Political GPS: What Are The FEC’s Priorities?
The date of this document? February 16, 2007. Four seats on the Commission have turned over since then.
This proposal lingers on the FEC's website, a reminder that what used to be an annual announcement hasn’t occurred in two years. Of course, the lack of a priority document doesn't preclude work from proceeding on important rulemaking projects. But it is unfortunate, because a public vote on rulemaking priorities promotes transparency and accountability. It can also be a valuable exercise by making members of the six-member panel accountable to one another and helping agency staff remain on track amid a sea of competing demands.
The Commission has previously set priorities in other areas, too. For instance, the FEC has stressed the importance of reducing the length of time for processing complaints. In a statement issued near the end of 2006, the Commission announced that case-processing time had declined from earlier years by nearly one-third, and that 85% of complaints were being resolved within two years. It’s unclear where this concern fits among current priorities. In fact, as the Commission actively considers adding procedural steps to the enforcement process, it is important to hear the agency’s views about the trade-offs between fairness and efficiency.
Civil penalties have been another vehicle for setting priorities. Over the past few years, the Commission has targeted certain violations for higher penalties and underscored its concern through strongly-worded, public statements. For instance, the Commission called its nearly $4 million settlement with Freddie Mac a “clear signal” that the use of corporate or union resources to facilitate fundraising will have "real consequences." Lately, the Commission hasn’t said much about its enforcement priorities, and recent descriptions of closed matters can be a challenge to decipher.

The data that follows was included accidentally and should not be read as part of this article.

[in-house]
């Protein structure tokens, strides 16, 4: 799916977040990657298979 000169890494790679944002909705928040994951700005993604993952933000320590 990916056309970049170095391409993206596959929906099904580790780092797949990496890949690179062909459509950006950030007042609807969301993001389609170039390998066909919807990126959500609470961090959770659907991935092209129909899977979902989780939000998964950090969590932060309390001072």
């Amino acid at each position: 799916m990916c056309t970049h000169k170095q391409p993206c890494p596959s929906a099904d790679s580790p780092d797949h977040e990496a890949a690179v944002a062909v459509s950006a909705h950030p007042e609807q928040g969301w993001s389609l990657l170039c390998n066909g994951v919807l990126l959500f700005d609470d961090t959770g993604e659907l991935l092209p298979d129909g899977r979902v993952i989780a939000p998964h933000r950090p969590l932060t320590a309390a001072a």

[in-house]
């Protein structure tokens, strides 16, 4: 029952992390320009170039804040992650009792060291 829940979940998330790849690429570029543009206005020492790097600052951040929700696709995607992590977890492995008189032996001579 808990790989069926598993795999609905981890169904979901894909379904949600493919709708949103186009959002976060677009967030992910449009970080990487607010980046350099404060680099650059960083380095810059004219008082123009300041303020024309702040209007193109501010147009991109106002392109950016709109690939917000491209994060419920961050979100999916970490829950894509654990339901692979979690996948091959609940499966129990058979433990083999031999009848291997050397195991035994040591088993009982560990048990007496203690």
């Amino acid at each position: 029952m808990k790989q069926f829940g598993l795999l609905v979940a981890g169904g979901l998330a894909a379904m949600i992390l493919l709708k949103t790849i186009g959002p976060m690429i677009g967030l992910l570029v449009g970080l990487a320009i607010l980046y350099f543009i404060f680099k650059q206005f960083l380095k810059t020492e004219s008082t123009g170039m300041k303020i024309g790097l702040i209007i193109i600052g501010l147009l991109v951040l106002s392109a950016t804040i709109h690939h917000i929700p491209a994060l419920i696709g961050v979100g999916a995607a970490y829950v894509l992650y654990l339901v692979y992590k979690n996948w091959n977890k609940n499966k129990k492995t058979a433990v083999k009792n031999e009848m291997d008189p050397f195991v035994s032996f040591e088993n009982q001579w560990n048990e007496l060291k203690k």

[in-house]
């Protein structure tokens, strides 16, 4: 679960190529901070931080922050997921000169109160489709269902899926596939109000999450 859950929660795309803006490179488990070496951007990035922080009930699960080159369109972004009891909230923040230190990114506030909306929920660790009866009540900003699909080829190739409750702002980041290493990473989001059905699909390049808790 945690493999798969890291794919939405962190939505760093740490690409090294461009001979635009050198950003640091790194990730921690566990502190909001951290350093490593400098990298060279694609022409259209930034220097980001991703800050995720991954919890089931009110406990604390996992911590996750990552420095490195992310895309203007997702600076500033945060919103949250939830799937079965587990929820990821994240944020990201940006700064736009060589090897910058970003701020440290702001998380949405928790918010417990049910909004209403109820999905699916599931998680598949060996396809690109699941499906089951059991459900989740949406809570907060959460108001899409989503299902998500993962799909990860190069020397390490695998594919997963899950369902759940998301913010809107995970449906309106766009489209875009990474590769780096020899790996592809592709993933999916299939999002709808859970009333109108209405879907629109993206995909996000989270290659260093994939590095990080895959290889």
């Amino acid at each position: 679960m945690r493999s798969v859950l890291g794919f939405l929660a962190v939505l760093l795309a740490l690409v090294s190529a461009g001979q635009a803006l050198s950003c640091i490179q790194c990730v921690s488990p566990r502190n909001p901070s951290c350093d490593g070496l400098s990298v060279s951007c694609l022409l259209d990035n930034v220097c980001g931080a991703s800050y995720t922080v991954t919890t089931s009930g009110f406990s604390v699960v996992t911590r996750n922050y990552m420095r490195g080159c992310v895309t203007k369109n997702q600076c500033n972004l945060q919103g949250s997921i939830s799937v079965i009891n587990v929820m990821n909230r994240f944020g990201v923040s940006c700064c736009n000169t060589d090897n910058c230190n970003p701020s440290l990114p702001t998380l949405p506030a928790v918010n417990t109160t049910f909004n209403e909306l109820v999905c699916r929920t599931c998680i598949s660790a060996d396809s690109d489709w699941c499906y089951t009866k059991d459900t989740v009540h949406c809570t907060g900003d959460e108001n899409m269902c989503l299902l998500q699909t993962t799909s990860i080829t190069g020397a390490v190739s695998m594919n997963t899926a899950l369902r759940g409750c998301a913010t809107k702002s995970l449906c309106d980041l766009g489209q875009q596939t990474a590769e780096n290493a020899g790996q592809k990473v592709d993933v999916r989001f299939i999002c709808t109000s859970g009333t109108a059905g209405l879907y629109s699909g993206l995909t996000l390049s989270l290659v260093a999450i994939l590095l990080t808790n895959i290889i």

We applaud the Chairman's recent announcement that he wants to make vast improvements in the FEC’s website. It's a matter that deserves attention. A good start might be taking down from the website the priorities for 2007, and telling committees and other organizations regulated by the Commission what they can expect this year.
PRESIDENT’S NEW ETHICS RESTRICTIONS EASED . . . JUST A BIT
The Office of Government Ethics recently issued guidance loosening, if only a bit, the President’s January 21 Executive Order, which prohibits Administration appointees from receiving many kinds of gifts from lobbyists and their employers. Under the order, Administration appointees must live by tighter gift restrictions than other executive branch employees.
OGE Director Robert Cusick recently clarified the new Executive Order in "interim guidance" developed in "consultation with" with the White House Counsel’s Office. This new guidance ostensibly ensures that officials are permitted to accept gifts that do not "implicate the purposes of the ban." Now, the more lenient government-wide gift rules, rather than the President's order, will apply to Administration appointees with respect to gifts from 501(c)(3) organizations and media organizations. As a result, Administration appointees can, for example, accept nominal gifts valued under $20 and invitations to widely-attended events from these two types of organizations, but only if the gift is not offered personally by a registered lobbyist.